The following is a reflection on Week 5 of the Educational Research Design module using Gibbs Reflective Cycle.
Today we discussed quantitative methods which focuses on variables that can be measured. It is numerical, countable data which can be nominal (no numerical valuable but countable e.g. gender), ordinal (ranking order not equal/numerical differences e.g. tall, taller, tallest) and scale (equal interval, can be added or subtracted e.g. height, weight).
Quantitative data can be collected in the following ways:
Primary Research (research you do)
- Structured observations (checklists, rating scales)
Secondary Research (other peoples research)
- CSO data
- Web analytics
- System analytics
- Institutional data, records (with permission)
(from class notes)
Quantitative is a better approach to obtain objective information and generally answers broad ‘what’ research questions.
Today was very informative and despite being drawn to the more qualitative approach it was good to learn about questionnaires as I may be using this method in my own research. We were told not to use the word significant and use noteworthy instead.
A very informative session with good practical examples given to simplify the terminology. The practical exercises on evaluating questionnaires were very beneficial and on reflection I will need to ensure that my questions are clear and concise while being related to the research.
We were given extracts from versions of questionnaires from the book Doing Educational Research by Opie, 2004. As I will probably be using this as one of my methods it really identified the importance of your questions and piloting questionnaires. Simple things that were omitted from one of the versions was the simple fact of allowing enough space for participants to answer questions. I also believe in first impressions and feel that the overall layout is also important. Questions or words that can be ambiguous.
An example of a question that could be worded more appropriately – How were you taught spelling at your primary school?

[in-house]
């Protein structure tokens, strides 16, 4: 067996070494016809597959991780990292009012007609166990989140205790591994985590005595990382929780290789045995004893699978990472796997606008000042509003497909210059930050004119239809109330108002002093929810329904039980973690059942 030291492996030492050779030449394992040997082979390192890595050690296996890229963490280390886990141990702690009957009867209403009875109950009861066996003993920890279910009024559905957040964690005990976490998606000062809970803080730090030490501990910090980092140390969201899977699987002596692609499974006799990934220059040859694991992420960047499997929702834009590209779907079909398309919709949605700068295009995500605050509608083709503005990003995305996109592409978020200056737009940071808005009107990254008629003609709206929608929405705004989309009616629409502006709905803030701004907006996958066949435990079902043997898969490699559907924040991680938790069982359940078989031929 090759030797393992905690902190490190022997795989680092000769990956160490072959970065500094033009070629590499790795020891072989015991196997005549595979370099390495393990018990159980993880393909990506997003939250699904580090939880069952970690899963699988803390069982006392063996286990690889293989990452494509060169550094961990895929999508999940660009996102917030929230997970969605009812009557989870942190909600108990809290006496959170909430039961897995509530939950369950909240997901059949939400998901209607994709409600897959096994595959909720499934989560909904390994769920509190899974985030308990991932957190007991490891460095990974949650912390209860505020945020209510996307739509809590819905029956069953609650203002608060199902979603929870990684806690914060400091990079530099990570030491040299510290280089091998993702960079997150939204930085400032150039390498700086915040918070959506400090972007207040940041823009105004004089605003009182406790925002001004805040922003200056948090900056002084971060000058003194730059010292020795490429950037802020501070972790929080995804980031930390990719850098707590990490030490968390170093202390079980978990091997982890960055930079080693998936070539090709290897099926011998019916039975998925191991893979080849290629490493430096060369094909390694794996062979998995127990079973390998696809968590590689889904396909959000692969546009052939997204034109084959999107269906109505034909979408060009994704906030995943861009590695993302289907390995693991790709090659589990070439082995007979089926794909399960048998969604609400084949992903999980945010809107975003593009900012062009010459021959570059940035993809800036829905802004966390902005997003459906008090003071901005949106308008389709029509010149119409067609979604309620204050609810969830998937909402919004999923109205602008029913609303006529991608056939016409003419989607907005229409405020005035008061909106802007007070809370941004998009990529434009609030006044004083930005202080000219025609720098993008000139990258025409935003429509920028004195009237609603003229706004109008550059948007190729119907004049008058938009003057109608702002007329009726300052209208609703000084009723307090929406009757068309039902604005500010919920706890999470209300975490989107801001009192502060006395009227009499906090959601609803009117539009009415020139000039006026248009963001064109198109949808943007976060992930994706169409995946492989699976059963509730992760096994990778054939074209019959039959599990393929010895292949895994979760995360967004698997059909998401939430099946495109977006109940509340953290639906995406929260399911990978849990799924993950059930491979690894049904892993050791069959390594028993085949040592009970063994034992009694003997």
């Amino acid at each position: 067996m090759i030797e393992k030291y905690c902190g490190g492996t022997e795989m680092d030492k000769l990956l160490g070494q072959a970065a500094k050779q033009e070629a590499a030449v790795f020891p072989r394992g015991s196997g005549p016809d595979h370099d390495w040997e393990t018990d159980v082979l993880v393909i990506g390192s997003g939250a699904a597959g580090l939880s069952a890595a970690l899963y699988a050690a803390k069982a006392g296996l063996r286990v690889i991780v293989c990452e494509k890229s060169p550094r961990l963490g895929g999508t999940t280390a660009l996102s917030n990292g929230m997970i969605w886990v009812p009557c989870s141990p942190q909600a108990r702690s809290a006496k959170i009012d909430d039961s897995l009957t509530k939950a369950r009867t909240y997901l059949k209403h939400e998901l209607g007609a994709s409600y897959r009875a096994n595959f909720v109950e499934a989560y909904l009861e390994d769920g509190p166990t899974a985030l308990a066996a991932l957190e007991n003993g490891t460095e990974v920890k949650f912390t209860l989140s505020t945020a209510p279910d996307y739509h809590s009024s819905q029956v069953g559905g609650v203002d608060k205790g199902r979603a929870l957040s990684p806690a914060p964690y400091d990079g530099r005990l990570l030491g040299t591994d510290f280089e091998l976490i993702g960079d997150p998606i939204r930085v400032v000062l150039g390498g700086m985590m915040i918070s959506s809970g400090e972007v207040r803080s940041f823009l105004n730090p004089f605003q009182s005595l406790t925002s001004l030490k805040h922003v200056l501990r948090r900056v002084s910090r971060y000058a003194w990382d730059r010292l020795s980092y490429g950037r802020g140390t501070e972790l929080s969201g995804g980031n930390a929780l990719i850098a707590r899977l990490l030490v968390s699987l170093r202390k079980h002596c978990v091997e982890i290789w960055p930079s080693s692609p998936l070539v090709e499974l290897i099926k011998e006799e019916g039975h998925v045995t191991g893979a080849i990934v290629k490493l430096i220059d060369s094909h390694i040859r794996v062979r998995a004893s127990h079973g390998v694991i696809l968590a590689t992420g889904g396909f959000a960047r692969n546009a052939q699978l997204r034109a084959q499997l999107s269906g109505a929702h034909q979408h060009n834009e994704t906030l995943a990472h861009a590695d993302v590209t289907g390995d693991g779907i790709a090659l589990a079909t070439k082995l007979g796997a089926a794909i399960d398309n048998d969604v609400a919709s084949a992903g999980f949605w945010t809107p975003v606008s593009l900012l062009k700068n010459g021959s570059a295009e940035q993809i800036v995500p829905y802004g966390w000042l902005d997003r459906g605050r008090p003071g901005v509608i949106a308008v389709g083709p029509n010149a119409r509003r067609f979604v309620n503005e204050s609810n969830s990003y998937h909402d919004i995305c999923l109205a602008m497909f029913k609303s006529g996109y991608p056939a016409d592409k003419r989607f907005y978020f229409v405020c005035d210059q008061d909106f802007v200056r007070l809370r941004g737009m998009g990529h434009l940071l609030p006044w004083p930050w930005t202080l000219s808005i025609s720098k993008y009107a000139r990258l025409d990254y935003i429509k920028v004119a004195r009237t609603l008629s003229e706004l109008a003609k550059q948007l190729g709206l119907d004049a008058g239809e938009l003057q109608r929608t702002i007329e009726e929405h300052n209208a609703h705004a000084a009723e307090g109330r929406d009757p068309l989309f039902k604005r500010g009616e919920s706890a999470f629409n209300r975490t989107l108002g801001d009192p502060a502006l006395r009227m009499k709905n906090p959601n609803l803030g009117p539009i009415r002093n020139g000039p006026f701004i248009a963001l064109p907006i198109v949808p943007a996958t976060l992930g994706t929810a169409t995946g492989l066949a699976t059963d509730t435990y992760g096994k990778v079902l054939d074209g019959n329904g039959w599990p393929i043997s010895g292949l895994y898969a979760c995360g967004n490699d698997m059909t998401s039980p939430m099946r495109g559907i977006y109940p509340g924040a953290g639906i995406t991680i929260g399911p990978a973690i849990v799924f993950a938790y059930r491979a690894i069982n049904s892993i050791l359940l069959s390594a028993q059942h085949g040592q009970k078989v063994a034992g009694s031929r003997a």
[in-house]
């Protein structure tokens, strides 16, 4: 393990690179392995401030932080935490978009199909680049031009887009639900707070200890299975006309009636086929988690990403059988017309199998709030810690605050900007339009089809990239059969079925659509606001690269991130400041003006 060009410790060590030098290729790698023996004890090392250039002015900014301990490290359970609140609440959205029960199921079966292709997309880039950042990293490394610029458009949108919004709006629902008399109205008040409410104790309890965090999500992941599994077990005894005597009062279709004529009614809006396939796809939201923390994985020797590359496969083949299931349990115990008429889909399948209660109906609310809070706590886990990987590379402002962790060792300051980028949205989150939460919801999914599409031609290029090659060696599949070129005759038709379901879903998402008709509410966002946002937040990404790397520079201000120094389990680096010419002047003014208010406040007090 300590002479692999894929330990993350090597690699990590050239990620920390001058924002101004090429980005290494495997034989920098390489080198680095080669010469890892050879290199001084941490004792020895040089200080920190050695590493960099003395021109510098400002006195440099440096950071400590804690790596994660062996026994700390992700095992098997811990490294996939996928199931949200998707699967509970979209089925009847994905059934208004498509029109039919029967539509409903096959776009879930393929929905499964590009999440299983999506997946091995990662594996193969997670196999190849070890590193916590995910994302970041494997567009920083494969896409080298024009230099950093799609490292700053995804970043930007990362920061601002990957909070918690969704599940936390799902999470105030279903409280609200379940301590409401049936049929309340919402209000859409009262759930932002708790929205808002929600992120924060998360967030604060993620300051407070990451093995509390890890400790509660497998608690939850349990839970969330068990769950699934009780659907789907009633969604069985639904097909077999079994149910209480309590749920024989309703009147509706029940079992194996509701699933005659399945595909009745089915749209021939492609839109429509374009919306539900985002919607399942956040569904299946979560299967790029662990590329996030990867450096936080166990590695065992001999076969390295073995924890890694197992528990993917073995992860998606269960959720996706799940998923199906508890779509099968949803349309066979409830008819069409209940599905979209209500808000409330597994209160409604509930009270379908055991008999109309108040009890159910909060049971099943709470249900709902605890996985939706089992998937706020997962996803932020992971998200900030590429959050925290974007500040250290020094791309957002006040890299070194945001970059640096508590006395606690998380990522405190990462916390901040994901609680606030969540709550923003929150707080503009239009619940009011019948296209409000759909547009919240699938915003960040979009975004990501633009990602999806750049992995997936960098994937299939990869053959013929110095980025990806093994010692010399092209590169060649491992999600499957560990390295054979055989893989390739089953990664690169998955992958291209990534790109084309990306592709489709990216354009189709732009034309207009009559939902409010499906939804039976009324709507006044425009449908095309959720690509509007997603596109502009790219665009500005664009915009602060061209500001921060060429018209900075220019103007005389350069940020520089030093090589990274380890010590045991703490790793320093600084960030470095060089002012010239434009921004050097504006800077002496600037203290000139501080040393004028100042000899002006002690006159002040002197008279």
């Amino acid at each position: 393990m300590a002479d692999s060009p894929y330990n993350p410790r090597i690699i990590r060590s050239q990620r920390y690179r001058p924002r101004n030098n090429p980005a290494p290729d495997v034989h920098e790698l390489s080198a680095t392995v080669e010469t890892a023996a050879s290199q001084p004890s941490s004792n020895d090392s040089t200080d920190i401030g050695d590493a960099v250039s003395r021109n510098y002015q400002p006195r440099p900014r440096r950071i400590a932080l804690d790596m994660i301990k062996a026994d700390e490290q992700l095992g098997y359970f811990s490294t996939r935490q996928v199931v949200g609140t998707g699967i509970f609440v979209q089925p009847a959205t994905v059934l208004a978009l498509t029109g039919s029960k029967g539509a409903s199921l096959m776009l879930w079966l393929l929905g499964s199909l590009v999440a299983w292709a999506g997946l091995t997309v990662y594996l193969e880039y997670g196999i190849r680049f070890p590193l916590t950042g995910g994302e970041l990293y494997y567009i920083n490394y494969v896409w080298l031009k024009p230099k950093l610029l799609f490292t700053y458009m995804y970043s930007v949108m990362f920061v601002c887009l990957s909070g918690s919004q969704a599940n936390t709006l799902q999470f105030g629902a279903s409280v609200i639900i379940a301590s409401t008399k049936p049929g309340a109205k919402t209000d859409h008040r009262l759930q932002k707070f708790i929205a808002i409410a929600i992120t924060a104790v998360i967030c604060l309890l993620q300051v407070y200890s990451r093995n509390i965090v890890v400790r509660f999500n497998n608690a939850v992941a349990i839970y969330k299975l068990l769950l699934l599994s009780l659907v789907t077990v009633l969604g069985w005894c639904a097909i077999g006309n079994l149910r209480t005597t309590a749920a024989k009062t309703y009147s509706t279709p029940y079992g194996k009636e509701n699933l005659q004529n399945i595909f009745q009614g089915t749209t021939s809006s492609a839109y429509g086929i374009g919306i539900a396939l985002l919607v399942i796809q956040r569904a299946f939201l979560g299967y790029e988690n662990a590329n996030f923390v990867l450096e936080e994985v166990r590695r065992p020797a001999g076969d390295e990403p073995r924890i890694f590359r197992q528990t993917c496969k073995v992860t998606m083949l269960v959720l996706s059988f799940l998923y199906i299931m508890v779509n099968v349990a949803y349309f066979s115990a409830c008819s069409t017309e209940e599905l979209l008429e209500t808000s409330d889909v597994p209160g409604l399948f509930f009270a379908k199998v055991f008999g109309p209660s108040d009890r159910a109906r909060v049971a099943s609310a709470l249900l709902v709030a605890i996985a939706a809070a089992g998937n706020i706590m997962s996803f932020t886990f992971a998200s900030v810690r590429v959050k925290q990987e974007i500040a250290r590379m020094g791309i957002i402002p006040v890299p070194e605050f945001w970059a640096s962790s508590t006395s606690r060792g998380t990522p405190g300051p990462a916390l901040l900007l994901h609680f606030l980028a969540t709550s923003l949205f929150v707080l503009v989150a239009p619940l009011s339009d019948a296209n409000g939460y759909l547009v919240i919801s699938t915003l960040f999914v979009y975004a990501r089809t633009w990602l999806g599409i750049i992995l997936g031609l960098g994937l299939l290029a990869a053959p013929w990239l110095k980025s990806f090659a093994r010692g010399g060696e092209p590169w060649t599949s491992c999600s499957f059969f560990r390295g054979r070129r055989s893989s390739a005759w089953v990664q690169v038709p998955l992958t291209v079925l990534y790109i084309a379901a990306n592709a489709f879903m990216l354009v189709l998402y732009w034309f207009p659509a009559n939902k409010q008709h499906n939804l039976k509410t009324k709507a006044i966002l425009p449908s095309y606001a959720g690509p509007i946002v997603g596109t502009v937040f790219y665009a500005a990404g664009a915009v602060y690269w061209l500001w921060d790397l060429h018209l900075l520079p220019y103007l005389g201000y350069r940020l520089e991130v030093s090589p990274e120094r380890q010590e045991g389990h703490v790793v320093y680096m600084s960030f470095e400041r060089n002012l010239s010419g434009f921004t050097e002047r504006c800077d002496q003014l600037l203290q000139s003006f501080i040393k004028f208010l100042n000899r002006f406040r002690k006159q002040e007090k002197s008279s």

The problems with this question are 1) too open 2) relying on someone’s memory from a long time ago 3) should offer options.
We were told that we should keep all open questions together. However, when I did my last questionnaire I was told that you should mix your questions. I used Survey Monkey at the time and was told that if the participant clicks on the first page and sees lots of open questions it can demotivate them from completing the questionnaire. This is something I must give serious consideration to if I will use a questionnaire.
My own research will predominately be associated with qualitative but if I do utilise a questionnaire I will have to invest time ensuring that the questions are clear, concise and relevant to the research questions. Furthermore, piloting the questionnaire will be paramount.
To continue reading and start working on my proposal. When designing my questionnaire it would be beneficial to read work by Opie (2004) and Cohen et al (2013). Next week will be interesting as we will be discussing qualitative methods which will form a large part of my research methods. We also have a paper to critically analyse for next weeks class.
Cohen, L., Manion, L., & Morrison, K. (2013). Research methods in education. Routledge.
Opie, C., & Sikes, P. J. (2004). Doing educational research. Sage.